Subject: Letter - On Timor Leste's present situation
February 23, 2008
On Timor Leste's present situation
Twenty-five years of Indonesian military occupation in East Timor left a legacy of violence that may be deeply entrenched in the society of that small country and this may take decades to disappear.
It is estimated that 4,000 were murdered by the Indonesian troops and their proxy militias in 1999 alone, before the referendum that led to the independence of East Timor, and scores more were killed in the few weeks that ensued it.
The current violence in East Timor is serious, although it can only be deemed as moderate in comparison to the situation that prevailed between 1975 and 1999.
A statement by Hasan Wirayuda (The Jakarta Post, Feb. 11) that the incident showed that "East Timor is highly volatile as there is no security guarantee for heads of state and government" somewhat sounds like provocation. Instead of showing its arrogant face, the Indonesian government should consider setting up a tribunal to try and severely condemn those responsible for the genocide of the East Timorese people (200,000 civilians killed, many of them tortured to death).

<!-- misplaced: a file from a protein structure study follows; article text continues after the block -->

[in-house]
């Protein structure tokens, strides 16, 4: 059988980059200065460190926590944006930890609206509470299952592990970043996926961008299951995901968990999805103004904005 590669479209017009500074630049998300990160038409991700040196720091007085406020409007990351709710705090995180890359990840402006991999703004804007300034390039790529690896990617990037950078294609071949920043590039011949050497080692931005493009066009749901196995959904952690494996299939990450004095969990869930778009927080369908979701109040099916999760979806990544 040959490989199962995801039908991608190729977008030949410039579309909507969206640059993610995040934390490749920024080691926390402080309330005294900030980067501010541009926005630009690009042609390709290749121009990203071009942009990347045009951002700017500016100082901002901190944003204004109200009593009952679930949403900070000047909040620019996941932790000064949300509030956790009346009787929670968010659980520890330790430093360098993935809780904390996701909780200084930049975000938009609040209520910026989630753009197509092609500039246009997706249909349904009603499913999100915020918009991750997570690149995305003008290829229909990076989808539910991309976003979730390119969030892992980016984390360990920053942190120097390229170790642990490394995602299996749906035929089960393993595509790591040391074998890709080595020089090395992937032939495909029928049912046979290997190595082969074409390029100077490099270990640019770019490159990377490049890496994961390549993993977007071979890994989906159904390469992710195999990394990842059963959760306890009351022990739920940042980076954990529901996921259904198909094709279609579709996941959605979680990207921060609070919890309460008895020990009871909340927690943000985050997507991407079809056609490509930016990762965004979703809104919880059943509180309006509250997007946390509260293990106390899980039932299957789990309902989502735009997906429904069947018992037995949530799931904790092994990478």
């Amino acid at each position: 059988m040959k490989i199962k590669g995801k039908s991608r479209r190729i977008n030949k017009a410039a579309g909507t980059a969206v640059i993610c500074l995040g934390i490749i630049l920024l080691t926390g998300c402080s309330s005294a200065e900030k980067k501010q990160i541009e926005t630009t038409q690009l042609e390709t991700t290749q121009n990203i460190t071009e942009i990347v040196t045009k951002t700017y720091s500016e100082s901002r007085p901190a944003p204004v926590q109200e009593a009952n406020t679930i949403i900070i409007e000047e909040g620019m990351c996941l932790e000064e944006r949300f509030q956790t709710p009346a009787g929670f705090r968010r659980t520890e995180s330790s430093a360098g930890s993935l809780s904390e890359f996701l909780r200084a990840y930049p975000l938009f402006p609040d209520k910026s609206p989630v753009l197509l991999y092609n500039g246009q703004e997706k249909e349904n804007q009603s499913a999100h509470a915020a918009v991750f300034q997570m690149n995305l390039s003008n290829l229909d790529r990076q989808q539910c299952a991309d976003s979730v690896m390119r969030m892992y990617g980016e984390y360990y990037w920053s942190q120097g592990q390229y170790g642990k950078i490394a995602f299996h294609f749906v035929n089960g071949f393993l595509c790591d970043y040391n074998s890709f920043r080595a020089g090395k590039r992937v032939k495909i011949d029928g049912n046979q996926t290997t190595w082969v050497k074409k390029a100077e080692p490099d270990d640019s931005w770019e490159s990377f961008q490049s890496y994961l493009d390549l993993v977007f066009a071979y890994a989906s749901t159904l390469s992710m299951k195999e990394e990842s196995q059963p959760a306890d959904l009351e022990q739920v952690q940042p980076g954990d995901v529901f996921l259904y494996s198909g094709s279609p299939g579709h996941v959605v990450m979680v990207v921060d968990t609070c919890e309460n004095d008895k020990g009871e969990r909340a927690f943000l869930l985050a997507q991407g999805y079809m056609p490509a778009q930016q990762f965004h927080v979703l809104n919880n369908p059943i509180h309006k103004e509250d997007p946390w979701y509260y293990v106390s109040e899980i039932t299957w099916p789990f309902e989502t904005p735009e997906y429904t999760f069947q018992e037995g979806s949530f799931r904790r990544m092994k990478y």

It seems unlikely that the first man responsible for those crimes, the late Soeharto, will ever be tried, but he was assisted by military officers who are still alive and may even still hold influential positions in Indonesia.
The trial of these people surely would help quench the frustrations accumulated by decades of military violence, not only in East Timor, but also within Indonesia.
The 1965-1966 killings have still not been addressed. Massive crimes in Aceh, West Papua and elsewhere across the archipelago still bear deep traumas within the people there.
The Tanjung Priok and Lampung massacres have yet to be properly investigated, and neither has been the violence against ethnic Chinese in Jakarta in 1998.
One should not rule out the eventuality that some revengeful Indonesian military officers may find interest in harming the government of East Timor.
It would be interesting to know whether the East Timorese rebels who attempted to kill Gusmao and Ramos Horta received any help from outside East Timor, and if so, whether this was connected or not to some covert operation from Indonesia (speculation, but a reasonable one in light of recent history).
Last, the current unstable situation in East Timor may help divert attention from the many serious problems Indonesia has itself to face, one year before the presidential election.
PHILIPPE BORSA Tawangsari, Central Java
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